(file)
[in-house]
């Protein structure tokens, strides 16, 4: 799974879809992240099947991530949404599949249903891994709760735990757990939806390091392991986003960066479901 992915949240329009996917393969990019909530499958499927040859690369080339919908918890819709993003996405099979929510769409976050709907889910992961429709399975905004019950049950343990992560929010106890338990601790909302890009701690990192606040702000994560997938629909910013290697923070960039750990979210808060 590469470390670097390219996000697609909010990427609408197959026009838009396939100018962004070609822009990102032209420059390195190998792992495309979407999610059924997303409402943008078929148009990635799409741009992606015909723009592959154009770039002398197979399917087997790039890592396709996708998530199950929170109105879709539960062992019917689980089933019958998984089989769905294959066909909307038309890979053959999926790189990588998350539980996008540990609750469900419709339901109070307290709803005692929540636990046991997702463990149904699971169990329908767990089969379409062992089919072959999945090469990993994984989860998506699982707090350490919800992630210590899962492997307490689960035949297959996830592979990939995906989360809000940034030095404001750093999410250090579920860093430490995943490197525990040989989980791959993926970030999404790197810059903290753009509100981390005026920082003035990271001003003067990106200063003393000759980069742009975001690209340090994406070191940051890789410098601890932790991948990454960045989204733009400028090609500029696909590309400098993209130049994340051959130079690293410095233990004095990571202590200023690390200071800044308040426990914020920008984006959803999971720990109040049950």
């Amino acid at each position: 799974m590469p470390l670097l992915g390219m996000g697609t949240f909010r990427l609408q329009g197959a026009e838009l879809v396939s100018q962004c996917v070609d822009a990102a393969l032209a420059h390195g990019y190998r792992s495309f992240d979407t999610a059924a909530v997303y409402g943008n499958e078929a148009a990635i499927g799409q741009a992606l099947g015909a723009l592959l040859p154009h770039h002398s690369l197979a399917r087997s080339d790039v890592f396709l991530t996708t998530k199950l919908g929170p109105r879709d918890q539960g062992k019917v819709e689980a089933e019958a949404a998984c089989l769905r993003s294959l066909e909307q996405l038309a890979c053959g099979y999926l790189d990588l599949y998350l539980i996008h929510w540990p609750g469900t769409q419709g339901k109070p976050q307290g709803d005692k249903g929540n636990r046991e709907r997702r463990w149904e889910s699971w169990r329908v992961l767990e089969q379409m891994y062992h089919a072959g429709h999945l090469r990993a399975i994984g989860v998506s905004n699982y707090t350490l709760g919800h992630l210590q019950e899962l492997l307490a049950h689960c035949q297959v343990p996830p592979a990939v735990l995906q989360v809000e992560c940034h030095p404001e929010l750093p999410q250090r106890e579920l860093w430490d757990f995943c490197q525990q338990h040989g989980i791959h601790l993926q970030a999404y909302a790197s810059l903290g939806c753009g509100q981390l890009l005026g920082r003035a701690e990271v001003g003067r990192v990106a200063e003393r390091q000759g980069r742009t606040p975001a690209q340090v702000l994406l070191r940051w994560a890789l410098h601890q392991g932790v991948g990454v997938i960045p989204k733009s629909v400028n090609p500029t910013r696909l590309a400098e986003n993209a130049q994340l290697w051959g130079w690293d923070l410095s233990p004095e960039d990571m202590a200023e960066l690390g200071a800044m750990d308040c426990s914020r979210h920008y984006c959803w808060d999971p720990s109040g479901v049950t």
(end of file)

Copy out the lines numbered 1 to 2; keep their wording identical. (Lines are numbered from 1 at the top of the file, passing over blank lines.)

[in-house]
């Protein structure tokens, strides 16, 4: 799974879809992240099947991530949404599949249903891994709760735990757990939806390091392991986003960066479901 992915949240329009996917393969990019909530499958499927040859690369080339919908918890819709993003996405099979929510769409976050709907889910992961429709399975905004019950049950343990992560929010106890338990601790909302890009701690990192606040702000994560997938629909910013290697923070960039750990979210808060 590469470390670097390219996000697609909010990427609408197959026009838009396939100018962004070609822009990102032209420059390195190998792992495309979407999610059924997303409402943008078929148009990635799409741009992606015909723009592959154009770039002398197979399917087997790039890592396709996708998530199950929170109105879709539960062992019917689980089933019958998984089989769905294959066909909307038309890979053959999926790189990588998350539980996008540990609750469900419709339901109070307290709803005692929540636990046991997702463990149904699971169990329908767990089969379409062992089919072959999945090469990993994984989860998506699982707090350490919800992630210590899962492997307490689960035949297959996830592979990939995906989360809000940034030095404001750093999410250090579920860093430490995943490197525990040989989980791959993926970030999404790197810059903290753009509100981390005026920082003035990271001003003067990106200063003393000759980069742009975001690209340090994406070191940051890789410098601890932790991948990454960045989204733009400028090609500029696909590309400098993209130049994340051959130079690293410095233990004095990571202590200023690390200071800044308040426990914020920008984006959803999971720990109040049950």